I received a new set of coveralls for Christmas from my mom a few years before, and they had quickly become a staple in my winter wardrobe. They were “Super Insulated” which probably meant that they were stuffed with some ultra-toxic, non-biodegradable, space-aged polymer, but I didn’t mind because they were the warmest piece of clothing I owned. So warm, in fact, that I usually only wore boxer shorts and a T-shirt underneath, otherwise I’d be soaked in sweat, and my multi-layered approach would slow me down considerably. I knew I’d be drinking heavily, which means pissing more often, so a lack of layers is always key when trying to fetch your dick for a “stop n’ go” piss next to the truck, or fence, or concession stand, or jailhouse.

“Want a rip?” Lester asked as he pulled the bottle out of his inner storage compartment.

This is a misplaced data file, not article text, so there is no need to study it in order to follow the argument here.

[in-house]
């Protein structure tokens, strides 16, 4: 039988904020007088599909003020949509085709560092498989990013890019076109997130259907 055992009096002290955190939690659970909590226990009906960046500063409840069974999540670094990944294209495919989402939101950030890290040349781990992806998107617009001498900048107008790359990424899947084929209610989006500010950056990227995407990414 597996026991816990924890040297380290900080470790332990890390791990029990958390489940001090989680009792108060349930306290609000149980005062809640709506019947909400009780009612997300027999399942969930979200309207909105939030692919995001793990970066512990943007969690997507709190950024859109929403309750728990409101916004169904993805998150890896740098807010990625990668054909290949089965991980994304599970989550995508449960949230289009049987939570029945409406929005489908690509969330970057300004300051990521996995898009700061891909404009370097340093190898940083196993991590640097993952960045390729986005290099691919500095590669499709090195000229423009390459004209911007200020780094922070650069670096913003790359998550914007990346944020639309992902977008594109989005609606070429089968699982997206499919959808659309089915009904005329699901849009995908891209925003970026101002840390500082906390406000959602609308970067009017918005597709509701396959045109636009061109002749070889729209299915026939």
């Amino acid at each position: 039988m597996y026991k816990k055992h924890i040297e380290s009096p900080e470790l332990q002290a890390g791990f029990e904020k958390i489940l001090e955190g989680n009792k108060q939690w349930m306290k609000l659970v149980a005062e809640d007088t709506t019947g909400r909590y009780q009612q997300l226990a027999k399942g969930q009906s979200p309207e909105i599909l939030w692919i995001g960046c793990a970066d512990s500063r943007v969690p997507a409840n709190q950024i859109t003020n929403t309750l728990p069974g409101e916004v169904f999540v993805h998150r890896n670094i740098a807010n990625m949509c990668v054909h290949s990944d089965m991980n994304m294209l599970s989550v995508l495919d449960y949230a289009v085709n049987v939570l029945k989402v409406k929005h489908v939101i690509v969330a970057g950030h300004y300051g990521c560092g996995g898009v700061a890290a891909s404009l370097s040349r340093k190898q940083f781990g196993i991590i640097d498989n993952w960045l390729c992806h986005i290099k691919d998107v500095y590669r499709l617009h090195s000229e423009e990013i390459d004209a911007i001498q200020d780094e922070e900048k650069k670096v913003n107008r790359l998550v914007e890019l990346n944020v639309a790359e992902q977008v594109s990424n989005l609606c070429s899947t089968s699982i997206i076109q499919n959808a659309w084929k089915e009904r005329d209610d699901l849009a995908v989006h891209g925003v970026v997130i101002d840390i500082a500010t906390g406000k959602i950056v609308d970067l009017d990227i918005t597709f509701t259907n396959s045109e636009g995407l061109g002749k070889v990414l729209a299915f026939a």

“Sure. Why not? It’s fuckin’ Homecoming right?”

“Go Boilers!”

The whiskey actually felt pretty damn good going down. My body was much more receptive to the rip than I thought it would be, probably because of the soothing warmth that trickled down my tubes.

Lester suggested that we stop to get another bottle since I was now officially “on board.” We pulled into a small town liquor store about an hour south of Lafayette, and the store clerk was surprised to see anyone out.

“You must be off to the game, no?”

“Go Boilers!” Lester blurted.

“Yeah, we figured we’d need some more juice to tackle the cold.” I mentioned.